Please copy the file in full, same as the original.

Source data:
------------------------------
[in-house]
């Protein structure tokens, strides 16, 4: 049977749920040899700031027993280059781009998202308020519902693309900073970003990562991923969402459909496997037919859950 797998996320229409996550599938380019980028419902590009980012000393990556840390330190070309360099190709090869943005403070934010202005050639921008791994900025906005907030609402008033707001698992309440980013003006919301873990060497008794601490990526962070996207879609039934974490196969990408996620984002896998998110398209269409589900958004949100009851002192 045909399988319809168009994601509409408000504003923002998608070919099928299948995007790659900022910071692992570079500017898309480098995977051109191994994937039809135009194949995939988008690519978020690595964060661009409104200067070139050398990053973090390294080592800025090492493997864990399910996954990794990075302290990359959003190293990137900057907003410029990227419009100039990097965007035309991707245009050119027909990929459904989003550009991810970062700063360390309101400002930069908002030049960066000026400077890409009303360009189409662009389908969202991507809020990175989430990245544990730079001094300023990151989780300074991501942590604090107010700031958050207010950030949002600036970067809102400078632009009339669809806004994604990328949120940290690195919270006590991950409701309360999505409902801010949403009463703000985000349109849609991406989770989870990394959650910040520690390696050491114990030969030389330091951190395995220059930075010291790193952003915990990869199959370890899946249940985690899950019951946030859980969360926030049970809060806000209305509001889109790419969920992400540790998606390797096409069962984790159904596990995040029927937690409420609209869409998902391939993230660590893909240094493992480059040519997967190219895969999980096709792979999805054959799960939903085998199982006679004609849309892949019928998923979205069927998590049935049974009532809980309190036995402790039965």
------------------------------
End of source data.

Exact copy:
[in-house]
């Protein structure tokens, strides 16, 4: 049977749920040899700031027993280059781009998202308020519902693309900073970003990562991923969402459909496997037919859950 797998996320229409996550599938380019980028419902590009980012000393990556840390330190070309360099190709090869943005403070934010202005050639921008791994900025906005907030609402008033707001698992309440980013003006919301873990060497008794601490990526962070996207879609039934974490196969990408996620984002896998998110398209269409589900958004949100009851002192 045909399988319809168009994601509409408000504003923002998608070919099928299948995007790659900022910071692992570079500017898309480098995977051109191994994937039809135009194949995939988008690519978020690595964060661009409104200067070139050398990053973090390294080592800025090492493997864990399910996954990794990075302290990359959003190293990137900057907003410029990227419009100039990097965007035309991707245009050119027909990929459904989003550009991810970062700063360390309101400002930069908002030049960066000026400077890409009303360009189409662009389908969202991507809020990175989430990245544990730079001094300023990151989780300074991501942590604090107010700031958050207010950030949002600036970067809102400078632009009339669809806004994604990328949120940290690195919270006590991950409701309360999505409902801010949403009463703000985000349109849609991406989770989870990394959650910040520690390696050491114990030969030389330091951190395995220059930075010291790193952003915990990869199959370890899946249940985690899950019951946030859980969360926030049970809060806000209305509001889109790419969920992400540790998606390797096409069962984790159904596990995040029927937690409420609209869409998902391939993230660590893909240094493992480059040519997967190219895969999980096709792979999805054959799960939903085998199982006679004609849309892949019928998923979205069927998590049935049974009532809980309190036995402790039965």